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FOX11 Investigates finds more than half not saving for retirement

File photo of money. (Image courtesy of MGN Online)

GREEN BAY (WLUK) -- After you finish school and get a job, the expectation is you'll work for 40 years or so and then retire. You know, that's when you live off your life's savings, travel the world, and relax in your golden years.

But it doesn't always work out that way.

“The statistics on the people that haven't saved much of anything for retirement are disheartening,” said Ken Petter, branch manager of Robert W Baird financial advisors in Green Bay.

According to the U.S. Government Accountability Office, 52 percent of those age 55 and older have no retirement savings. Nothing! Of the 48 percent who do have some retirement savings--the median amount is approximately $109,000.

Petter says you need to start saving from your very first paycheck.

“Probably the primary mistake is not starting soon enough. The sooner the better, as much as you can, at least the rule of thumb 10 percent,” said Petter.

If you don't save enough, you could be working longer. A 1983 law has slowly been raising the retirement age before you can collect full social security benefits. That age right now is 66. If you were born in 1960 or later it goes up to 67. New legislation proposed last year would eventually put the retirement age at 70.

And economic experts say don't count on just Social Security.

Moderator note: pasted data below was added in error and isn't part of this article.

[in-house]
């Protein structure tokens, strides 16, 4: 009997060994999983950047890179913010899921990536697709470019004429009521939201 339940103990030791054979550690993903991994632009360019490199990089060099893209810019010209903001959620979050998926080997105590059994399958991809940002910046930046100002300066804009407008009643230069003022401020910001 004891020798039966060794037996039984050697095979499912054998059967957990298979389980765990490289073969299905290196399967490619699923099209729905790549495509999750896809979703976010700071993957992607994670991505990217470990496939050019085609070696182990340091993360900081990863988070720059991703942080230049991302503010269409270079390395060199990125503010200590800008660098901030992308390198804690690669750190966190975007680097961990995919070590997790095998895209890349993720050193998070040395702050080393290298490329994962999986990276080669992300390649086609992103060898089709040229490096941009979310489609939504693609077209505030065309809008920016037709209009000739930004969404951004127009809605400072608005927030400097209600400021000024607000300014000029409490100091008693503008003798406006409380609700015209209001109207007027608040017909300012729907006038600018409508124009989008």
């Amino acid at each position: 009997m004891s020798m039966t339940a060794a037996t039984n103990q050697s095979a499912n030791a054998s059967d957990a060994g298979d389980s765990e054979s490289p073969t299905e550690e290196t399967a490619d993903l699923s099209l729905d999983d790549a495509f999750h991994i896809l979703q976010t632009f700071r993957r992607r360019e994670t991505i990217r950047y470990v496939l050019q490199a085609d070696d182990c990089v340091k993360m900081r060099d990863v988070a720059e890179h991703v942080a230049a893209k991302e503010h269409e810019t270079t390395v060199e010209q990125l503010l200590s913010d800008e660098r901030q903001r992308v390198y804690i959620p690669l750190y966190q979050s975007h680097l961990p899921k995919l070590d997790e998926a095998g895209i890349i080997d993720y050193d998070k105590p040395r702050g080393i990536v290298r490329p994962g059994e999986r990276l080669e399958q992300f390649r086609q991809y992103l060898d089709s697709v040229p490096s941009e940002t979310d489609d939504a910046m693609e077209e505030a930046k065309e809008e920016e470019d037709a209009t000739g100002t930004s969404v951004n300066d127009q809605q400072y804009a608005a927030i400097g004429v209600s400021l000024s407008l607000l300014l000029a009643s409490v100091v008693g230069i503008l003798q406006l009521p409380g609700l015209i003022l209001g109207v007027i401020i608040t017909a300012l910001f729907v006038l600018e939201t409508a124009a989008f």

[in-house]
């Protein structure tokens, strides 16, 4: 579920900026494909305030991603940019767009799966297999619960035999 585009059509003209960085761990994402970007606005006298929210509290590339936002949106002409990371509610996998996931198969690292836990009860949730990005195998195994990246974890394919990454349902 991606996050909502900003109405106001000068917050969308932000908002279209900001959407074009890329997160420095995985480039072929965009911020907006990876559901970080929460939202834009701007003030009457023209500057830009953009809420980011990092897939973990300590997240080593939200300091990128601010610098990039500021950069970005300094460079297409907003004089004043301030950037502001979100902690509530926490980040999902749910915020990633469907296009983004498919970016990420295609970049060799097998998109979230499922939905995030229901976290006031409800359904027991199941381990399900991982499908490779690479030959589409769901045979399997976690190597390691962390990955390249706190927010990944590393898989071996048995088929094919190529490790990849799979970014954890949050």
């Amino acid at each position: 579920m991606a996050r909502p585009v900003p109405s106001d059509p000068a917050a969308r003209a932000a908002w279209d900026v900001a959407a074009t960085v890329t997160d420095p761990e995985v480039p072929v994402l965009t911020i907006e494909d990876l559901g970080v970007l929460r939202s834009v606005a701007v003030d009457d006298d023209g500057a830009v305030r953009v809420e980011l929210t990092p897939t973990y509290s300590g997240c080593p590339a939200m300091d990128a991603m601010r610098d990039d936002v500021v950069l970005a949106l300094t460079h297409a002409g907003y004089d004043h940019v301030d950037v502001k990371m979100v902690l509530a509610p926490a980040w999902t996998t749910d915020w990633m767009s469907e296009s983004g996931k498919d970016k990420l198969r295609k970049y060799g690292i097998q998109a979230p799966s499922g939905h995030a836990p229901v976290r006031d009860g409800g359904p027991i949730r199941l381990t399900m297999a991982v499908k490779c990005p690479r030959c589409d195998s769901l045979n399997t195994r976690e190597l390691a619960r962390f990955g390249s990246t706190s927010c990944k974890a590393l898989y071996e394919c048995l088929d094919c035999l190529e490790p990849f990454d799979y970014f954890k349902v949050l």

“It was never designed to be 'this is solely what you live off of.' This is one part of a puzzle that you're putting together to build your retirement,” said Marc Schaffer, assistant professor of economics at Saint Norbert College.

The Social Security Administration tells us Social Security Benefits make up on average only 34 percent of income for retirees. But keep in mind the average monthly benefit paid last year was $1,404 --for a total of $16,848 a year. The question is--if you haven't saved anything for retirement, would you be able to maintain your lifestyle in retirement on just $16,848 a year?

“It's overwhelming to some extent,” said Schaffer.

Randy Harbath retired early at the age of 63 knowing he won't get full social security benefits. His advice 'pay retirement first starting with your first paycheck.

“Get it out of your (paycheck), take a certain amount out every month. Maximize if your company has a 401(k). Maximize any matching funds they have, and then learn to live on what you've got left,” said Harbath.

For those who don't save, living on just Social Security will be difficult. Taxpayers will be forced to pick up added costs. In 2015 Wisconsin spent $1.2-billion on the four main programs assisting seniors. By 2030 it's estimated the cost will be $4.7-billion.

“If you want to be able to afford to maintain your lifestyle you need to have enough assets and it's all savings required,” said Petter.

Watch for more reports on saving for retirement on FOX11 during the month of May.


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